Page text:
Math Tales - How Figures Lie

Math Tales - How Figures Lie
Here's a what your boss could possibly tell you if you were to ask for a raise.

How Figures Lie

A young fellow had worked for a grocer for seven years and got married, when
it behooved him to ask the boss for a raise; so the latter (who was the original
inventor of the wooden nutmeg) began to do a little figuring.

"You see," he pointed out to his clerk, "there are 365 days in a year and
you work 8 hours a day, which makes 121 1/2 days; then there are 52 Sundays and
subtracting these leaves 69 1/2 days. There are 13 legal, 2 race, and 1 circus days,
and taking these away 54 1/2 days are left."

"You have 1 hour for lunch every day which, summed up, makes 14 days
and this leaves 40 ½ days. Every Saturday afternoon you get off to bury your
grandmother or help a maiden aunt hang pictures and this makes 25 1/2 days and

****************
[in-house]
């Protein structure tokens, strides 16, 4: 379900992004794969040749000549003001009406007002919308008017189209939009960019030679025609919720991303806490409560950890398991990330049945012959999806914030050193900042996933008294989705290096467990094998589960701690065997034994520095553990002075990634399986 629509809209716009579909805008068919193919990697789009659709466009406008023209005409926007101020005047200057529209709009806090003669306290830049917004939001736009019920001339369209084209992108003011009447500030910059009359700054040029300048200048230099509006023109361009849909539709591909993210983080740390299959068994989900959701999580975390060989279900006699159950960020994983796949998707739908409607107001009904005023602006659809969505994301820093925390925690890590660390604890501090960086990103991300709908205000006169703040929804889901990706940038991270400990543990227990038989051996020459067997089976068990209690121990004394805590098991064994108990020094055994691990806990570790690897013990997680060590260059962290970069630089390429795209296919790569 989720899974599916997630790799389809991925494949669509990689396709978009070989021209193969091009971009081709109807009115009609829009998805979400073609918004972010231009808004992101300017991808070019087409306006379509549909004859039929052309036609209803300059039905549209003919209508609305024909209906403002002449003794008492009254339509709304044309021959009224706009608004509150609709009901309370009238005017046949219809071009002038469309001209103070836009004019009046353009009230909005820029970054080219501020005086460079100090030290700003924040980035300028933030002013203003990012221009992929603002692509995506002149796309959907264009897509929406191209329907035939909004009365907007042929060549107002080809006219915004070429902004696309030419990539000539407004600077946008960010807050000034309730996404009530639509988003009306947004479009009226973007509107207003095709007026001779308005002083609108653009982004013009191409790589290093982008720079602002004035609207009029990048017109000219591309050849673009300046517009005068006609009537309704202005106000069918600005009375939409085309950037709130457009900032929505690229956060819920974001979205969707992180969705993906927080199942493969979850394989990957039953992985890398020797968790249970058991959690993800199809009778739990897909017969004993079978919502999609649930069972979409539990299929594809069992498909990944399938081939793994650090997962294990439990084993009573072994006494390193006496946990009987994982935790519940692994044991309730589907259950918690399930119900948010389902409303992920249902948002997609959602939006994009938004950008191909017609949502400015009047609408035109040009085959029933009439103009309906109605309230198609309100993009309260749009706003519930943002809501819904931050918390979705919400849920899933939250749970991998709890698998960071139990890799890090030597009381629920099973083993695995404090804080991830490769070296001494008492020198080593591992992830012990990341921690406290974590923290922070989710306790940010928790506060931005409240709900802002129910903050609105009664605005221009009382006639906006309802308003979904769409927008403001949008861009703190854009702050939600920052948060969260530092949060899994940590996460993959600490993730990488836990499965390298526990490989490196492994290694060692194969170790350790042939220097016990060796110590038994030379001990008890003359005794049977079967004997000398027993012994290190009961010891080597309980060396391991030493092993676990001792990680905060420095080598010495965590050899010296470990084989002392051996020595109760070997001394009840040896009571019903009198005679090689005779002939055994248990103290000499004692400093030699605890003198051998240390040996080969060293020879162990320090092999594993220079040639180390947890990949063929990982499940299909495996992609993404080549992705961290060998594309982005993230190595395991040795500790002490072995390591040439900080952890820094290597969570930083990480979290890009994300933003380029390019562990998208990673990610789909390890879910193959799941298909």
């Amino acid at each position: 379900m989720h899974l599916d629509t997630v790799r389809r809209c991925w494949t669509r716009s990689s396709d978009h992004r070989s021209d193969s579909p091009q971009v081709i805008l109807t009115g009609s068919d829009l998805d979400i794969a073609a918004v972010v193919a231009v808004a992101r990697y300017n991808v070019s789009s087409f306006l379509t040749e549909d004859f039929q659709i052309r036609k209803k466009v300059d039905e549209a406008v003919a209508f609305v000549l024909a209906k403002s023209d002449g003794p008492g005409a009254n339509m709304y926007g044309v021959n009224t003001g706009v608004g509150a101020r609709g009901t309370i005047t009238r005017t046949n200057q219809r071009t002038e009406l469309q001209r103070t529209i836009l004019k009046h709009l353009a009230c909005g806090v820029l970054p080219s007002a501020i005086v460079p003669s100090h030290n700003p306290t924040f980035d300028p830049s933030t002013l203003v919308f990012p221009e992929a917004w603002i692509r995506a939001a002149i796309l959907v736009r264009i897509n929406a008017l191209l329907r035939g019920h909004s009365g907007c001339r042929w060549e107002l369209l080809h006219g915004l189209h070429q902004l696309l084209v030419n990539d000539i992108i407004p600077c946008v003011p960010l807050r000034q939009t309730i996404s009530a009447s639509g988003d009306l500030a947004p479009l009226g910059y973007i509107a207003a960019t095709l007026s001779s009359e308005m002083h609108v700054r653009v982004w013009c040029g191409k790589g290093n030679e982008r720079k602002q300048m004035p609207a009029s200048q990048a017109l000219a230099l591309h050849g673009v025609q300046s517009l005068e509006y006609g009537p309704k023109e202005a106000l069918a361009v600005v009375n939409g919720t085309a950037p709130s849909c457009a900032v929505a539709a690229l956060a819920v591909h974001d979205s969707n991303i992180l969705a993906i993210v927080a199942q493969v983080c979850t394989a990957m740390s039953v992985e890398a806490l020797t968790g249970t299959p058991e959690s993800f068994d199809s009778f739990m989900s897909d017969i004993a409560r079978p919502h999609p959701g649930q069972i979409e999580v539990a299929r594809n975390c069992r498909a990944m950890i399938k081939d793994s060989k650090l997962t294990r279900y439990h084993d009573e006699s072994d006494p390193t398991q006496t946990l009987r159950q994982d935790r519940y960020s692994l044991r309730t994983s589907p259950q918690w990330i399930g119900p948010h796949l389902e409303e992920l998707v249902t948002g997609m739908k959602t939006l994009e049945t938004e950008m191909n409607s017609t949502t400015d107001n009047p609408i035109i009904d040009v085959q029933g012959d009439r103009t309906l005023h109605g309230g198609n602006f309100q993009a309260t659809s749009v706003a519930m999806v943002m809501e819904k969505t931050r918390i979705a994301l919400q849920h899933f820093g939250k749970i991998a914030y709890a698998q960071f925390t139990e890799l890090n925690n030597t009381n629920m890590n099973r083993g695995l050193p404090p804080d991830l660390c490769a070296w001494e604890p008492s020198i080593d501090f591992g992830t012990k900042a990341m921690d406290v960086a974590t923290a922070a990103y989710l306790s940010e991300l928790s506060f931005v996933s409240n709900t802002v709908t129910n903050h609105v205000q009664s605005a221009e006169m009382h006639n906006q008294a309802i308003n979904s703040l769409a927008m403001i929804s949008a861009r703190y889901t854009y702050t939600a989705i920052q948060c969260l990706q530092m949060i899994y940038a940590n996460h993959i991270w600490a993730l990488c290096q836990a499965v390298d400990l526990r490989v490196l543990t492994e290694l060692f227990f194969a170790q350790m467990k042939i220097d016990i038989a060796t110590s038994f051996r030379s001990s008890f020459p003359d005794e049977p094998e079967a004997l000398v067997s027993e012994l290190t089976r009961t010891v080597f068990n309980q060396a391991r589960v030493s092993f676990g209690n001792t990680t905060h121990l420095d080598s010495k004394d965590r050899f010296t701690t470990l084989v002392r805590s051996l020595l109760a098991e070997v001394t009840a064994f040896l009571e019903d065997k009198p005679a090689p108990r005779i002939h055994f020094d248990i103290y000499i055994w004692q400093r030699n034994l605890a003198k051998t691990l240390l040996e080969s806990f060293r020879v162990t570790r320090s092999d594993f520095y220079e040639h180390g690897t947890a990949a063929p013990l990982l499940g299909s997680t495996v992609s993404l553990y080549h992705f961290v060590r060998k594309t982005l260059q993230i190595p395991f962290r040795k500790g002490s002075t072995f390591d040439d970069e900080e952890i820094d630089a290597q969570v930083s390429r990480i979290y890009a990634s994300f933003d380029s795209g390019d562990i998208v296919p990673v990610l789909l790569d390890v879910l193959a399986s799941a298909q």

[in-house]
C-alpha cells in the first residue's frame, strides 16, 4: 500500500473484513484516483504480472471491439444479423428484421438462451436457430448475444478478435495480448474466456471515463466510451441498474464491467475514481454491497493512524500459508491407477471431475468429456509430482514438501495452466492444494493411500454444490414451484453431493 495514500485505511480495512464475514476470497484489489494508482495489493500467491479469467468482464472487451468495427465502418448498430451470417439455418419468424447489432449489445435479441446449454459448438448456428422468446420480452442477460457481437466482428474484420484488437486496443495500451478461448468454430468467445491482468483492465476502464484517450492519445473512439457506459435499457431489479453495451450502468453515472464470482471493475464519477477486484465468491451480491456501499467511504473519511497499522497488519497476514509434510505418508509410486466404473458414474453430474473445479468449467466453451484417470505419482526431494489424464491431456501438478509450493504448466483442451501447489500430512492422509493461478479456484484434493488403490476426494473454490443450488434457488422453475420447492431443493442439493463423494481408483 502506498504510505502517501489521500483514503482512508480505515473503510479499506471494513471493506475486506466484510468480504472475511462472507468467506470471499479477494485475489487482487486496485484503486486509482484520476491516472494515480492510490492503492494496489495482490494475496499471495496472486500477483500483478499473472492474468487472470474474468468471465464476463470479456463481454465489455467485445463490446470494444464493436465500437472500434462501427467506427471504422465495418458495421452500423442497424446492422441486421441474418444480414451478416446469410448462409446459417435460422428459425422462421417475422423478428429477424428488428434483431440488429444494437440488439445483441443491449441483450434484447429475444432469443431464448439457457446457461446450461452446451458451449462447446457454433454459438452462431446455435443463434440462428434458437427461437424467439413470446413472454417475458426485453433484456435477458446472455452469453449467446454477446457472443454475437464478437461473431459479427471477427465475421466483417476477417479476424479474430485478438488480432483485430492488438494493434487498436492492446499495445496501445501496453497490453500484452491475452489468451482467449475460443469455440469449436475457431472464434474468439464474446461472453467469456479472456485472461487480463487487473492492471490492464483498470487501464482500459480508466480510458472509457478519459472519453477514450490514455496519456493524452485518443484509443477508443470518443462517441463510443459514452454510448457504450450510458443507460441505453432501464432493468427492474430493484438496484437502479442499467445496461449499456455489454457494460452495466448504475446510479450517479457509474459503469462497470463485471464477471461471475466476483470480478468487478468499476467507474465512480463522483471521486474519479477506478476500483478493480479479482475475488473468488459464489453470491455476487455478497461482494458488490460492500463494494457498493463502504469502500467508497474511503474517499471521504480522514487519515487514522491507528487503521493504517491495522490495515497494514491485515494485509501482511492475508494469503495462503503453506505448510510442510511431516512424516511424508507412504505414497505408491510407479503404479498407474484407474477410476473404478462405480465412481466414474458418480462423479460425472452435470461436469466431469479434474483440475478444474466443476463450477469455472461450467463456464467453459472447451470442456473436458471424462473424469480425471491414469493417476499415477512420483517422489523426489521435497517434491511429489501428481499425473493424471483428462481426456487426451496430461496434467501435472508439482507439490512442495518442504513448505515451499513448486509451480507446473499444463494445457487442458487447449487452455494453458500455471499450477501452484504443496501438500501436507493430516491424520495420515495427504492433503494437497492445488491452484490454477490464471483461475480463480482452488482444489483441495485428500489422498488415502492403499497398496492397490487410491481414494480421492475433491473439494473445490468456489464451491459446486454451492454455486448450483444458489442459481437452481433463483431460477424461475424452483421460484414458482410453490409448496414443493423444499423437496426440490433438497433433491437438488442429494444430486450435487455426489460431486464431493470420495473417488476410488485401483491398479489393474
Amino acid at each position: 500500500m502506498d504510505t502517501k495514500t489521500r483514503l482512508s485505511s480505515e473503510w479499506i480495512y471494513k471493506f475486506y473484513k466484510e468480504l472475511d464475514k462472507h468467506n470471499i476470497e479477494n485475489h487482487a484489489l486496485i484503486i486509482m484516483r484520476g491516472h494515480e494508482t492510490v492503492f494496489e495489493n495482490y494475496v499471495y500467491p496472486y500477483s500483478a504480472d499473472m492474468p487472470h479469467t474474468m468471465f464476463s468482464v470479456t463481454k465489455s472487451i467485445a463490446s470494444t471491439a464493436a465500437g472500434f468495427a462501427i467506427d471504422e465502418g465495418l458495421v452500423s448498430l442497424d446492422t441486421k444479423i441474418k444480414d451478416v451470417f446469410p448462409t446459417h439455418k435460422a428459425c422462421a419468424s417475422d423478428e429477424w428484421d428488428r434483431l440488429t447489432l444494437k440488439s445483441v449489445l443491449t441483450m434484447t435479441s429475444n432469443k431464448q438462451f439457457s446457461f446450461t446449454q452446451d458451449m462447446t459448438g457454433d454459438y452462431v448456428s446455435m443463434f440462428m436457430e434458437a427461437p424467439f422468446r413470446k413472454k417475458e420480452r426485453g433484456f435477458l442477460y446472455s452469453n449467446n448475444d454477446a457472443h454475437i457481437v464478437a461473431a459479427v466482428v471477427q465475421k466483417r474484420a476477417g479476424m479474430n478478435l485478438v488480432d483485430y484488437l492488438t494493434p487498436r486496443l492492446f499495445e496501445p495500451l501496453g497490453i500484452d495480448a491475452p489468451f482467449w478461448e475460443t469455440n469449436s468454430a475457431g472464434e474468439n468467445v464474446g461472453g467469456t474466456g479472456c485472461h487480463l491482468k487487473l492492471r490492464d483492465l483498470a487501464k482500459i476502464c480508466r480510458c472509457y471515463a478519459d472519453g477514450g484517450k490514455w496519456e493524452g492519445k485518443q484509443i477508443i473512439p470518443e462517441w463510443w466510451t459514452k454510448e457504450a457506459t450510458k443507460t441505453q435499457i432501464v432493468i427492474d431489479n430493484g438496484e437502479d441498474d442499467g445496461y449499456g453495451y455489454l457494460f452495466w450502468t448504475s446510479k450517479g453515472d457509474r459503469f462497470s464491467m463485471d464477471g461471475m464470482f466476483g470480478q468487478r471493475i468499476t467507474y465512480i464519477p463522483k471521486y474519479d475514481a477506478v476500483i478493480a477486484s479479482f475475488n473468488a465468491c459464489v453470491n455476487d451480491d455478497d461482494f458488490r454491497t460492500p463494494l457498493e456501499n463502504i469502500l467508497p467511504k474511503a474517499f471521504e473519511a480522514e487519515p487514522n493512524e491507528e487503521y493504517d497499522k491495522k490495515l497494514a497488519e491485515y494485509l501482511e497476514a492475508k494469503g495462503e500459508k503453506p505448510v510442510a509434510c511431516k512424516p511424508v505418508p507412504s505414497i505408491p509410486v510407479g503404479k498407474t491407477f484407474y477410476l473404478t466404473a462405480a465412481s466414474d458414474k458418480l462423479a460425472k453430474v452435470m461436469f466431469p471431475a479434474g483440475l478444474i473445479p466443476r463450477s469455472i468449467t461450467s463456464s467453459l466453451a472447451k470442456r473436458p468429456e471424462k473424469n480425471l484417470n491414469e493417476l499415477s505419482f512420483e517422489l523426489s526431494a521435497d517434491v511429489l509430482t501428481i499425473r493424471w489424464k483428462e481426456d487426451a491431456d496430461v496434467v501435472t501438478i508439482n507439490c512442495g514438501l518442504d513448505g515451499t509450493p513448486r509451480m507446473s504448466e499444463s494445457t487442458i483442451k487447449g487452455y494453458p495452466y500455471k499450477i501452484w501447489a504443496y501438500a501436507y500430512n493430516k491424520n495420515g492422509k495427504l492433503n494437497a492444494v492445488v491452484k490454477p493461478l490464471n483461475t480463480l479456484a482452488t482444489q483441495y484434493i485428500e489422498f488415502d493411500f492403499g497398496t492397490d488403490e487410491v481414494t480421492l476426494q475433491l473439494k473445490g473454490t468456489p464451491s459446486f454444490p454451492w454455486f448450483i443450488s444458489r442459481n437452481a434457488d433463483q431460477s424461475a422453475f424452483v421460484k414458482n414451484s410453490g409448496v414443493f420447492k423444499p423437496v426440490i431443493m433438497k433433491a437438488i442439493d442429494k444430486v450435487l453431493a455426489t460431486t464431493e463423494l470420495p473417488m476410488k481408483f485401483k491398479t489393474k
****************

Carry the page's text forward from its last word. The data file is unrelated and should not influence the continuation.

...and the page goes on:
leaves 14 days. Then I have to give you a vacation of two weeks every summer
and this takes up the other 14 days. As the store is losing money I can't give you
the raise anyway. Good-night."

Something extra:

Thirteen Six Times in Twelve

To perform this curious operation in figures write down the following numbers:
1; 2; 3; 4; 5; 6; 7; 8; 9; 10; 11; 12

Now by adding the first and last numbers together you will have

1 + 12 = 13
2 + 11 = 13
3 + 10 = 13
4 + 9 = 13
5 + 8 = 13
6 + 7 = 13
Thus with twelve numbers you get 13 six times

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